Reviews for Faintest, Slimmest, Wildest Chance
Pazza1995 chapter 16 . 2/23/2019
Harry's continuing ignorance of his own celebrity status is a testament to how genuinely good a person he is. He does things because it is the right thing to do, not because it will make him famous, or even that it is the easiest thing to do. The fact that the only realised that he was sure to get swamped if he went out in public after it had already happened was amusing to say the least.

The comparison of Harry and Ginny's childhoods was slightly depressing, as it again hammers home how terrible the Dursleys were. It reinforces the fact that people make lives good, far more than money ever could. On the one hand we have Harry, who grew up in a well off family environment, but the people around him made life terrible. On the other hand, we have Ginny, who grew up in a family living on the breadline, but surrounded by such love that her childhood was excellent. I would also like to note that I have never actually read Stuart Little to my knowledge. I mostly remember reading Lord of the Rings, The Hobbit and Harry Potter.

The conversation under the apple tree was enlightening for both of them. Ginny's explanation of why she came to Hogwarts, despite her knowledge that many people would not be happy with the decision, shows her to be a classic Gryffindor, brave, selfless and willing to make sacrifices for the common good. And Harry telling Ginny how proud he was of her was heartwarming, and quite probably something Ginny had rarely experienced. As the youngest of 6, I know what it is like to just be another in the family, to do something and my effort be compared to that of an older sibling. I suspect that Ginny experienced the same thing Ron did, a sense that her efforts were not appreciated. Many people probably don't realise that about Ginny, but the fact that she is a girl would not have stopped that from happening.

Equally, your statement that Bill's opinion held massive sway is more true than most people realise. To this day, my sister, the oldest, is the only one apart from our parents who could get any of the rest of us to do stuff with any reliability.

The fact that Percy blames himself for Fred's death, despite repeated assurances from others that there was nothing he could have done, is heartbreaking. He deeply regretted his actions for the years prior to the Battle, and the fact that he now also regrets returning makes for a very hard situation where he can never seem to win. I for one would assure Percy, as many times as was necessary, that he should never regret coming back, and that Fred's death, while deeply tragic, was the fault of whoever blew up the corridor, not him.
Pazza1995 chapter 15 . 2/23/2019
An insight into Harry's innermost thoughts was enlightening, but ultimately not unexpected. Harry was often distant, holding himself back in order to protect himself. As a result of his upbringing, he clearly has an inferiority complex, combined with a chronic sense of low self worth. His reasons for holding himself aloof from Ginny thus far are to be expected in someone raised like he was. He is clearly holding back, protecting his heart from another spear of anguish, in case Ginny turned on him again. And his reason for finally trusting Ginny was excellent. Him realising that Ginny had gone to so much trouble, making all kinds of snacks, and making sure she looked nice, was all for his benefit was certainly a reasonable trigger for that realisation. The kiss was wonderfully described, a thing filled with love and understanding. The first of many to come.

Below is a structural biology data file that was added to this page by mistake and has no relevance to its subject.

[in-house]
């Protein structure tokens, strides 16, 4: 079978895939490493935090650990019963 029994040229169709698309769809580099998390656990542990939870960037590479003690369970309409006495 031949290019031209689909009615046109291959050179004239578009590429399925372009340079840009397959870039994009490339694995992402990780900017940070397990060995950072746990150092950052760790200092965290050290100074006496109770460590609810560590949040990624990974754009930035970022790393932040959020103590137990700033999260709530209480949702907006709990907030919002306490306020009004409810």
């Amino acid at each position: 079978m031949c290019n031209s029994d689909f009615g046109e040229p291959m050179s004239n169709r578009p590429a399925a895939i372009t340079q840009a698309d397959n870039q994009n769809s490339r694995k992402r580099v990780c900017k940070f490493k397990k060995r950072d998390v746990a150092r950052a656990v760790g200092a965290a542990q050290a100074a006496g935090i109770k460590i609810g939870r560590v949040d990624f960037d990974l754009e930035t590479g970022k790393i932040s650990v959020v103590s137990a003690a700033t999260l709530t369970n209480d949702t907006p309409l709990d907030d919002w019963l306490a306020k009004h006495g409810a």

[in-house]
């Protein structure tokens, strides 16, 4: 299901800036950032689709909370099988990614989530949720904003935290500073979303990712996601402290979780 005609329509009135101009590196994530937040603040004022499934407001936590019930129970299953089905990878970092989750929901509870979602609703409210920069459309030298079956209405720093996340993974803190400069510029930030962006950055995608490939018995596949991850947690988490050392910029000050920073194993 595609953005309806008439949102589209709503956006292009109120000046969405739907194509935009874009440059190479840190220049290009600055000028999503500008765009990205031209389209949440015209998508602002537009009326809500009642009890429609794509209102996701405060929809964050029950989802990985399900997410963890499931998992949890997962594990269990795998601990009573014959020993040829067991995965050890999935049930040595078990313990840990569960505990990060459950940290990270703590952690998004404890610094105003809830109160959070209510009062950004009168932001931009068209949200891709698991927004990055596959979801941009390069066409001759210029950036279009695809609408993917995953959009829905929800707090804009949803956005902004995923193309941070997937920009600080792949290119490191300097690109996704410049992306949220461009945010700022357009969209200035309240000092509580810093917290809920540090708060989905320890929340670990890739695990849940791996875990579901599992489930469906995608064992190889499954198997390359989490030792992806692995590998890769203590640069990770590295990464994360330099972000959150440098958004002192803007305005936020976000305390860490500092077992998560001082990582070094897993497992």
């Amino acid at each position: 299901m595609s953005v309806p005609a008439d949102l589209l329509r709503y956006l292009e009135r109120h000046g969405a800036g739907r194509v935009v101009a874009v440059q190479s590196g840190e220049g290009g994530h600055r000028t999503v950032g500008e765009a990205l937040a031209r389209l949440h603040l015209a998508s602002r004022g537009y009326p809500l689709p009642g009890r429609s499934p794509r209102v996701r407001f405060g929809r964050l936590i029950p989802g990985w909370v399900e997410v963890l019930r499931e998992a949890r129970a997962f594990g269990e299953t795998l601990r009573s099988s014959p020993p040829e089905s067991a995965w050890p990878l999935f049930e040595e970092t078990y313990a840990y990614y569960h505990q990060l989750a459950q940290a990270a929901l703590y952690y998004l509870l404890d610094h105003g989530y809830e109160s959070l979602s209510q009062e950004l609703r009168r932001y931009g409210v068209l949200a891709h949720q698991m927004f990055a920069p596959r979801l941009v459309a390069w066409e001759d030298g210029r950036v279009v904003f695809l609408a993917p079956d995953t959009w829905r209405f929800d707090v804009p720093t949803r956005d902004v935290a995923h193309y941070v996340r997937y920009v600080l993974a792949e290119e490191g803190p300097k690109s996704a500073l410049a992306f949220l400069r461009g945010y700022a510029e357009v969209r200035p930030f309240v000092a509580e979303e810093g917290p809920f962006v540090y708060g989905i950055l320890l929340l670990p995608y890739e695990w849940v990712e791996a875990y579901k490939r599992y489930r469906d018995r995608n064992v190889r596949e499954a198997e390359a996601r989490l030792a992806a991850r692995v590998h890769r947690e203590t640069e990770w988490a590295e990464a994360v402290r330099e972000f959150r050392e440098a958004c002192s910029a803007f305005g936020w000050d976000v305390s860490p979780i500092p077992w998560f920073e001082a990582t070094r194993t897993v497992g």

What really amused me about the scene where everyone held Teddy was the parroted phrase 'Mind his head'. I have a niece who is nearly 2 years old now, but when she was a baby, she was inevitably foisted upon me (I don't much care for babies. I find them a little pointless to be honest. I much prefer to wait until they get a little bigger and more independently mobile) in order for me to be photographed with her. It was one of a thankfully small number of occasions when I was forced to hold her (her mother, my sister-in-law, was very understanding and insisted I not be forced) but I distinctly remember that phrase being repeated many times that day.

As for the whole eyes debate, I seem to be in the minority who already knew babies usually have blue eyes until they are 6 months old (I am a fountain for seemingly random biological facts, as I have a Bachelor's Degree in Biology). The obvious familiarity between Andromeda and Charlie serves to deepen the realism of Charlie and Nymphadora's former relationship, as it would stand to reason that Andromeda would know one of her daughter's former boyfriends better than his siblings. And the jokes about Ginny not getting any ideas really grounds the sibling relationship, as that is exactly what I might have said to my sisters in that situation, if they weren't all older than me.

The kiss in the orchard was a wonderful second proper kiss, as it seems that Harry was so intent on replicating their first kiss. Ginny's comments seemed to me to be implying 'don't try to force things to be the same' and reminding him that most of their kisses had been completely different, and far less dramatic. This arguably made them better kisses as whilst spur of the moment kisses are great and everything (or so I imagine. I have never kissed anyone), the everyday loving kisses communicate far more deeply on an emotional level, showing the other person the depth of your love rather than its mere existence.